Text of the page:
Ford recalling more than 351,000 subcompact cars

DEARBORN, Mich. - Ford Motor Co. said Tuesday that it is voluntarily recalling more than 350,000 of its popular Focus subcompact cars with at least one of three suspected defects.

There have been no reported accidents resulting from any problems with the vehicles' cruise control cables, rear wheel and brake drum assemblies or A-pillar interior trim, Ford said.

The recall involves a total of 351,102 model year 2000 Focus cars, whose owners are being asked to upgrade the vehicles to meet new federal standards for protecting passengers against head injuries.

Dealers will install new A-pillar trim panels with improved energy-absorbing material. The panels are near the windshield.

Owners of 33,225 cars are being asked to return them to dealers to have the cruise control cable inspected. Ford has received 12 reports of accelerators sticking when pressed to the floor, something spokesman Mike Vaughn said is countered when the brake is applied.

Owners of 260,390 of the vehicles will be asked to have the cars' rear wheel hub assemblies inspected. Ford said it has received 15 reports of rear wheel and brake drum assemblies separating when the hub retaining nut that secures the rear wheel bearings became loose.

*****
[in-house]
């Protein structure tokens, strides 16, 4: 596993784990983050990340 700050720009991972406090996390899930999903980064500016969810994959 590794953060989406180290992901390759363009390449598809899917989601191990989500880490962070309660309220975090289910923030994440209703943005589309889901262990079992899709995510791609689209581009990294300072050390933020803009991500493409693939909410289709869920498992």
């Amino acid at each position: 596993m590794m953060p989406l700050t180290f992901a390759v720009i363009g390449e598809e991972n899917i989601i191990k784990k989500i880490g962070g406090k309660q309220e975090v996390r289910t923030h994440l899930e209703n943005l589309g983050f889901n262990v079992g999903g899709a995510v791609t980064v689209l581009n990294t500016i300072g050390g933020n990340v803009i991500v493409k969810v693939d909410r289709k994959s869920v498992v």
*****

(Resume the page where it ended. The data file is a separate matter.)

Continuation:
Vaughn said Ford's tests on the Focus were meant to meet federal head-impact protection standards that took effect last year. But he said engineering changes elsewhere in the car apparently affected performance in the A-pillar trim panels.

That possible defect was discovered during National Highway Traffic Safety Administration tests and confirmed by Ford.

Ford has sold 225,239 of the Focus cars this year through September, trailing only the Taurus in the automaker's stable of cars. It has lured in a far younger audience than the company was able to draw with its previous subcompact candidate, the Escort.

Ford shares fell 19 cents to $24.44 Tuesday on the New York Stock Exchange.

A California judge last week ordered the automaker to recall 1.7 million Fords sold in that state to check ignition systems with an alleged design flaw said to cause the vehicles to stall. Ford says said the vehicles and their ignition systems are safe.

The automaker already is involved in recalling 6.5 million Firestone tires - standard equipment on Ford Explorers - that are being investigated in connection with more than 100 highway deaths.

Industry analyst Wes Brown of Nextrend said Tuesday that given Ford's involvement in the Firestone tire fallout, Tuesday's recall announcement likely won't further hurt the automaker.

''As long as Ford handles (the recall) properly with owners, by the end of the week it'll be completely forgotten,'' Brown said.


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